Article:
The social worker will call you to make arrangements to come and interview you regarding the investigation. If you take the call, then the DCF will come to your house as planned. They will speak to you about the issues in the case. After speaking with you, the social worker will ask to speak with each of your children alone. They will start with the child who is the subject of the report. They will also speak with any other children. They will also ask to speak with each adult in the home. They do so to make sure they have made contact with each person who has come in contact with the child in question.


If you don’t take the call, then DCF will have to make a determination as to how to proceed. The social worker will consult with his or her management as to how far they should go to make a connection with the family. They may try the house again. They may continue to call. The DCF team could also consider legal avenues such as filing a petition in court asking the Juvenile to intervene.


During the home visit, DCF will ask about the kids' medical and educational status. Although DCF could be there about a concern of physical abuse, they will need to ensure that the child/children are up to date medically and are going to school on a regular basis. In order to do so, DCF will ask for the parent to sign a release of information. This will allow DCF to contact the doctors and school officials about your child. If the child is in counseling, DCF will also inquire of the counselor the child’s status.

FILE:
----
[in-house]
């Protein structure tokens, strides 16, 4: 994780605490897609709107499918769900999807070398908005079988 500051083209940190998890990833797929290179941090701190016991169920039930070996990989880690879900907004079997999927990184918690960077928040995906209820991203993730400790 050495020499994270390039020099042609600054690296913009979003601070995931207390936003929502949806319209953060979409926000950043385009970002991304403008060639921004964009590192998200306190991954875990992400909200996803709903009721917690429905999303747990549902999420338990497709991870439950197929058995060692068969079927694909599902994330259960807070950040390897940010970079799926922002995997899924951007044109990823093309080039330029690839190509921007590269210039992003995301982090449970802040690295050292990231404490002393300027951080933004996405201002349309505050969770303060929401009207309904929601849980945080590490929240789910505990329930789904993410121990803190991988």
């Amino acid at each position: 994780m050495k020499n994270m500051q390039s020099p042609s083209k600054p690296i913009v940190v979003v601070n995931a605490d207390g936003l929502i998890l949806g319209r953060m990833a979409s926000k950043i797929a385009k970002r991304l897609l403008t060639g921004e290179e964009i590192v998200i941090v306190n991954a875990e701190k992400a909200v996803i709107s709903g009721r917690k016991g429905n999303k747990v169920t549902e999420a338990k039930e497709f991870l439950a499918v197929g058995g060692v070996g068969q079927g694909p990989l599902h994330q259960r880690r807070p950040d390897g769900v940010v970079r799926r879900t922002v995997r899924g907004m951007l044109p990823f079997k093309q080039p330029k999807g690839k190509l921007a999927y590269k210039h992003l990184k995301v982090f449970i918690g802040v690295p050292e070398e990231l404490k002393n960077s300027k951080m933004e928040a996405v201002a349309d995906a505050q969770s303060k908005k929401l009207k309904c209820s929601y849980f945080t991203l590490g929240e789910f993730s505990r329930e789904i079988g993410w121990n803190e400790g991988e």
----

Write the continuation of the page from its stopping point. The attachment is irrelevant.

The purpose of all these interviews is to get as clear an understanding of the family’s status. The social worker only has a short period of time to complete the investigation. This does not mean if they finish in time required, that the investigation is invalid, it just means it’s late.


DCF will talk with any other individuals that may be important to completing the investigation. Once the investigation is complete DCF will have to decide whether to substantiate (to find that the child was abused or neglected) or to unsubstantiated (to find that the child was not abused or neglected). They will also determine who is the cause of the abuse or neglect.

The last determination is whether to place someone on the DCF central registry. This registry is a registry for individuals who have been determined to be a danger to children. It is not a public list. However, employers such as schools and daycares can enquire of DCF, in writing, whether or not a potential hire is on the list. The Central Registry does not prevent people from getting a job, that is up to the employer. However, for most schools and daycare facilities, they will not want to hire someone on the DCF Central Registry. It is also important to note if a person is on the Central Registry, it can prevent that person from being a foster parent even for a relative.


Lastly, the social worker will discuss the findings with the supervisor and program manager if necessary. Then will then finalize the investigation by notifying the family of the results. DCF will send a letter detailing the decision made regarding the investigation. The letter will note the following

  1. The type of abuse or neglect that is substantiated or unsubstantiated

  2. If the person will be listed on the DCF central registry

  3. How you may challenge the findings

Challenging the DCF findings is important as it can have a lasting impact on your employment if work with children or your future with your children.

The investigation process can be very difficult to go through. If handled poorly, a parent could find themselves in a juvenile court answering to a judge. In our next post, we will detail your rights as a parent when dealing with DCF.